Upcoming Agent Spotlight Interviews & Guest Posts

  • Rebecca Williamson Agent Spotlight Interview and Query Critique Giveaway on 7/8/2024
  • Sheila Fernley Agent Spotlight Interview, Critique Giveaway, and One-Hour Zoom Call on 7/29/2024
  • Erica McGrath Agent Spotlight Interview and Query Critique Giveaway on 8/12/2024

Agent Spotlight & Agent Spotlight Updates

  • Agent Spotlights & Interviews have been updated through the letter "K" as of 3/28/2024 and many have been reviewed by the agents. Look for more information as I find the time to update more agent spotlights.


Happy Monday Everyone! Today I’m excited to have debut author Tanya Guerrero here to share about her MG contemporary HOW TO MAKE FRIENDS WITH THE SEA. It sounds like a page-turning story that will pull at your heart. And it’s set in a fantastic setting—the Philippines.

Here’s a blurb from Goodreads:

Pablo is homesick.

He’s only twelve years old, but he’s lived in more countries than he can count. After his parents divorced, he and his mother have moved from place to place for years, never settling anywhere long enough to call it home. And along the way, Pablo has collected more and more fears: of dirt, of germs, and most of all, of the ocean.

Now they’re living in the Philippines, and his mother, a zoologist who works at a local wildlife refuge, is too busy saving animals to notice that Pablo might need saving, too. Then his mother takes in Chiqui, an orphaned girl with a cleft lip—and Pablo finds that through being strong for Chiqui, his own fears don’t seem so scary.

He might even find the courage to face his biggest fear of all…and learn how to make friends with the sea.

Hi Tanya! Thanks so much for joining us.

1. Tell us about yourself and how you became a writer.

Hi! I’m Tanya Guerrero, a Filipino-Spanish MG author based in the Philippines. In my free time, I love to bake sourdough bread, grow my own fruits and veggies, collect houseplants, and of course read. I also volunteer for an animal welfare organization, and have my own mini-rescue at home, with three dogs and twenty-five cats, (yep, you read that right!)
My writing journey started in my late thirties, I guess you could say I was having an early mid-life crisis of sorts. I’d always dreamed of being an author, but all my life, I was convinced it was an unattainable career choice. As I was nearing my forties, though, I thought why not give it a shot?

2. That's awesome that you took the leap. Where did you get the idea for your story?

Travel has always been a huge part of my life. I have no real memory of it, but I got my first passport when I was only a few months old. And when I was quite young, my older sister and I would often travel solo from the Philippines to Spain to visit family. When my parents separated, I went to live with my maternal grandparents in Barcelona for a couple of years, and even though I’d been to Spain on vacations, living there full-time was a pretty big adjustment. I wasn’t fluent in Spanish, and the lifestyle was so different to what I was used to. And just when we were settling into our lives there, we moved to New York City to live with my mom. That was an even bigger adjustment. I knew nothing about American life and culture other than the TV shows I’d seen. For the longest time, I felt like an awkward immigrant kid who didn’t quite fit in. Between the ages of twelve and eighteen, I went back and forth, between Manila and New York City quite a few times.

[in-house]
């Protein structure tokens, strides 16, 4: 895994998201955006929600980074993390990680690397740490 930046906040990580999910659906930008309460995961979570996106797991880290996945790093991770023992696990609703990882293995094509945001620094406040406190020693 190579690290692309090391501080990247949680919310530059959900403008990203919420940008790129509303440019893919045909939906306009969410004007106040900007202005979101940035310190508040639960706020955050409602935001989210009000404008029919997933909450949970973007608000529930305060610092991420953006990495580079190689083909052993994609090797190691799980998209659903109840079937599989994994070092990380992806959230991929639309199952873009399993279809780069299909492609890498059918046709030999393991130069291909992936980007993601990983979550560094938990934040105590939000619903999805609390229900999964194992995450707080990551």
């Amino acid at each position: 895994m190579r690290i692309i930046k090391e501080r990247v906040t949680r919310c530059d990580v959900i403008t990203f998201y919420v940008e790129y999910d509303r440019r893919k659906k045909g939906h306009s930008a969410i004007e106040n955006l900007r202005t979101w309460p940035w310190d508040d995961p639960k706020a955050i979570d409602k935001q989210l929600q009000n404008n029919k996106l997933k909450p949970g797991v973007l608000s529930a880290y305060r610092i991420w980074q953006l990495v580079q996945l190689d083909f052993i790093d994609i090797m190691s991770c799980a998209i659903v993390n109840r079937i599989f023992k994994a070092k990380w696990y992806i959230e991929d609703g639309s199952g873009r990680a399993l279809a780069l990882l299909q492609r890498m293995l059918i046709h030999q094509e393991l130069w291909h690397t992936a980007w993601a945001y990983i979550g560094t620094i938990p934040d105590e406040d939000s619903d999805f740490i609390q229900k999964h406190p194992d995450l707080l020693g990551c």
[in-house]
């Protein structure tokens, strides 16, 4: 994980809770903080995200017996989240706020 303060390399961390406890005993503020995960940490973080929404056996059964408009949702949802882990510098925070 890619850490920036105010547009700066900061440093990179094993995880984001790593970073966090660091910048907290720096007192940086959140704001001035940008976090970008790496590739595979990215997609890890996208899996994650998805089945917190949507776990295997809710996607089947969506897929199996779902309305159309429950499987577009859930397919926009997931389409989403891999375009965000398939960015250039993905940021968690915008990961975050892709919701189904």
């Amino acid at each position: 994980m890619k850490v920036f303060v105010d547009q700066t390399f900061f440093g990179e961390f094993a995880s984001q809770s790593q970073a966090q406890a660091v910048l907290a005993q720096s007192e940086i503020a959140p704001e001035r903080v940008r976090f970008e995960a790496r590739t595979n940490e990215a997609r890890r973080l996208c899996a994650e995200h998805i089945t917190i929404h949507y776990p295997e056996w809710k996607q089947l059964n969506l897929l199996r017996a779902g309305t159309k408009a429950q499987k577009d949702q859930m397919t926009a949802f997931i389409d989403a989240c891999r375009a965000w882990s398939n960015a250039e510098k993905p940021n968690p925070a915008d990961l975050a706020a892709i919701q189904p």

Although there were a lot of advantages to this kind of childhood, the one negative aspect for me was anxiety. I worried a lot about everything. So that’s basically what inspired HOW TO MAKE FRIENDS WITH THE SEA, and its main character, Pablo.

3. That's great that you could tap into your own feelings. Your story is set in the Philippines and you currently live there. How has that helped you get the setting and cultural aspects of your story right?

As someone who grew up in three different countries and traveled extensively as a child and adult, I’ve always found tons of inspiration in the places I’ve lived and visited. Paying attention to the sounds, the smells, the colors, the textures of a particular setting is so important in getting to know the heart of a destination and the heart of its culture.
Though I am half-Filipino, for a big chunk of my life, I lived away from the Philippines. So when I moved back to Manila at the age of twelve, I felt completely removed from my own culture—like a foreigner even though my father is Filipino. 
Because of my unique situation, I broached my setting and characters in a very specific manner. I purposely made Pablo, half-Spanish and half-American to reflect my mom’s side of the family and the many years I lived in the US. The way Pablo feels disconnected to his life in the Philippines, mirrors the same feelings I had when I moved back. Through his character, I show what it was like to learn, to discover, to appreciate the Philippines, its culture, and especially the Filipino people.
Living in the Philippines, definitely helped me make the setting as vivid and authentic as possible. There are plenty of details I included to make sure that readers who have never been to the Philippines, might feel more connected, more familiar with the place, as if they’ve taken a short trip, or watched a documentary about it. I hope that it’ll encourage American kids to become curious about other parts of the world besides their own.

4. People who have read an ARC of HOW TO MAKE FRIENDS WITH THE SEA are raving about it and saying that they couldn’t put it down. I think it can be harder to make a contemporary story a page turner. How did you do this and what are your tips for other writers?

Admittedly, contemporary MG books are not as easy to sell as other sub-genres, like fantasy or mysteries. For me, what is essential in a good contemporary story, is that sweet spot that hits just the right amount of heartbreak, heartfelt emotion, humor, adventure—all wrapped up with a big dose of hopefulness at the end. I also think it’s important to include a high-stakes plot element, since in contemporary stories, there usually isn’t a villain to propel the plot forward.